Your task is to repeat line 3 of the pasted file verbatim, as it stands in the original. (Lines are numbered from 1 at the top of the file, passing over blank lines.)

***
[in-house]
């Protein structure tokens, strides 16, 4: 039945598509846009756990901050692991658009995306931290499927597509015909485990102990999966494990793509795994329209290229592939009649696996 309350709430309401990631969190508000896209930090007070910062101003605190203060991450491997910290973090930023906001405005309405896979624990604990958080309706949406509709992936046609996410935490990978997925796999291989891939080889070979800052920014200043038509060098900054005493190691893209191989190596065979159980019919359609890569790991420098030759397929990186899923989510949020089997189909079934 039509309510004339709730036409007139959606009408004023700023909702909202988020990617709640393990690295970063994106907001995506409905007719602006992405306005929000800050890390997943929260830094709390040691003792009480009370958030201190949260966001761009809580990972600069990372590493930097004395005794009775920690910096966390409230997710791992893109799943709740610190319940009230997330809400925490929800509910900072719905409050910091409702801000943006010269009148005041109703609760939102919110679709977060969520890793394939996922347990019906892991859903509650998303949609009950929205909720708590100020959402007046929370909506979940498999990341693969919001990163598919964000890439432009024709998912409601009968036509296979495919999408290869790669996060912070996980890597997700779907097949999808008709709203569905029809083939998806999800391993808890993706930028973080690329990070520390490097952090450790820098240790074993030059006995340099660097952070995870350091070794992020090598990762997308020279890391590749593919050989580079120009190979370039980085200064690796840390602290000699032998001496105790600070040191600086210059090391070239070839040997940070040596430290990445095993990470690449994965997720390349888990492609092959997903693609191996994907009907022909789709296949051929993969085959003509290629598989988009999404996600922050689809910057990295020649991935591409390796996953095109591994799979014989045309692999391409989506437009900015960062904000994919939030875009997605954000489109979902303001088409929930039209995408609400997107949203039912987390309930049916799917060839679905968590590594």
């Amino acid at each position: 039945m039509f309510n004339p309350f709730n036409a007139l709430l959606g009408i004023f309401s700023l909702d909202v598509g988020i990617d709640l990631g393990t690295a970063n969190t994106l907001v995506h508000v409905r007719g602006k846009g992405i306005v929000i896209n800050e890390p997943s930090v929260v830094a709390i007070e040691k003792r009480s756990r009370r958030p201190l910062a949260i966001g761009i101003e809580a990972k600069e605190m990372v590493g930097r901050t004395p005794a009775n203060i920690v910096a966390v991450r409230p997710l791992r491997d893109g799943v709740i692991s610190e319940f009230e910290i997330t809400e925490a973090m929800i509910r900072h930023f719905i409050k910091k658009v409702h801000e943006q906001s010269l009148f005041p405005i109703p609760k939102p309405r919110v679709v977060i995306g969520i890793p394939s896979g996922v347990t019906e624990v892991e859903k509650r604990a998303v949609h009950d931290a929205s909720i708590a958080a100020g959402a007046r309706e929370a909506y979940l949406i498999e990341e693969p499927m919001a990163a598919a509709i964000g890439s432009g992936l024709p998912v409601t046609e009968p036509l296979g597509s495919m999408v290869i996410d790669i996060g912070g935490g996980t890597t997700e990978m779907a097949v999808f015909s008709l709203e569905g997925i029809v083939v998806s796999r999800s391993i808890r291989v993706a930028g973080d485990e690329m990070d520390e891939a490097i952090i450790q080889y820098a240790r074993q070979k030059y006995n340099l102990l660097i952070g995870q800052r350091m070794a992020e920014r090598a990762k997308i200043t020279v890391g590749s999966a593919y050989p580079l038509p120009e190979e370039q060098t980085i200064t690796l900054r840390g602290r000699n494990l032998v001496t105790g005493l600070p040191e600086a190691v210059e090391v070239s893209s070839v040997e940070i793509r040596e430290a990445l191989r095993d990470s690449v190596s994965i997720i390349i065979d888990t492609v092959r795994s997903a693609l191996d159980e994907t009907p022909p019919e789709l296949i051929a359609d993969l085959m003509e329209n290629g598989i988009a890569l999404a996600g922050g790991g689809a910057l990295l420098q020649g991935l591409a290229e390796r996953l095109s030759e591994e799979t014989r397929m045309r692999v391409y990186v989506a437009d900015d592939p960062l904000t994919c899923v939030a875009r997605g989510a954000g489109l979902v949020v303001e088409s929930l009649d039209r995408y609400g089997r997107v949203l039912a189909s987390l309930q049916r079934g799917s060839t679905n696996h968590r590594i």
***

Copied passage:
């Amino acid at each position: 039945m039509f309510n004339p309350f709730n036409a007139l709430l959606g009408i004023f309401s700023l909702d909202v598509g988020i990617d709640l990631g393990t690295a970063n969190t994106l907001v995506h508000v409905r007719g602006k846009g992405i306005v929000i896209n800050e890390p997943s930090v929260v830094a709390i007070e040691k003792r009480s756990r009370r958030p201190l910062a949260i966001g761009i101003e809580a990972k600069e605190m990372v590493g930097r901050t004395p005794a009775n203060i920690v910096a966390v991450r409230p997710l791992r491997d893109g799943v709740i692991s610190e319940f009230e910290i997330t809400e925490a973090m929800i509910r900072h930023f719905i409050k910091k658009v409702h801000e943006q906001s010269l009148f005041p405005i109703p609760k939102p309405r919110v679709v977060i995306g969520i890793p394939s896979g996922v347990t019906e624990v892991e859903k509650r604990a998303v949609h009950d931290a929205s909720i708590a958080a100020g959402a007046r309706e929370a909506y979940l949406i498999e990341e693969p499927m919001a990163a598919a509709i964000g890439s432009g992936l024709p998912v409601t046609e009968p036509l296979g597509s495919m999408v290869i996410d790669i996060g912070g935490g996980t890597t997700e990978m779907a097949v999808f015909s008709l709203e569905g997925i029809v083939v998806s796999r999800s391993i808890r291989v993706a930028g973080d485990e690329m990070d520390e891939a490097i952090i450790q080889y820098a240790r074993q070979k030059y006995n340099l102990l660097i952070g995870q800052r350091m070794a992020e920014r090598a990762k997308i200043t020279v890391g590749s999966a593919y050989p580079l038509p120009e190979e370039q060098t980085i200064t690796l900054r840390g602290r000699n494990l032998v001496t105790g005493l600070p040191e600086a190691v210059e090391v070239s893209s070839v040997e940070i793509r040596e430290a990445l191989r095993d990470s690449v190596s994965i997720i390349i065979d888990t492609v092959r795994s997903a693609l191996d159980e994907t009907p022909p019919e789709l296949i051929a359609d993969l085959m003509e329209n290629g598989i988009a890569l999404a996600g922050g790991g689809a910057l990295l420098q020649g991935l591409a290229e390796r996953l095109s030759e591994e799979t014989r397929m045309r692999v391409y990186v989506a437009d900015d592939p960062l904000t994919c899923v939030a875009r997605g989510a954000g489109l979902v949020v303001e088409s929930l009649d039209r995408y609400g089997r997107v949203l039912a189909s987390l309930q049916r079934g799917s060839t679905n696996h968590r590594i």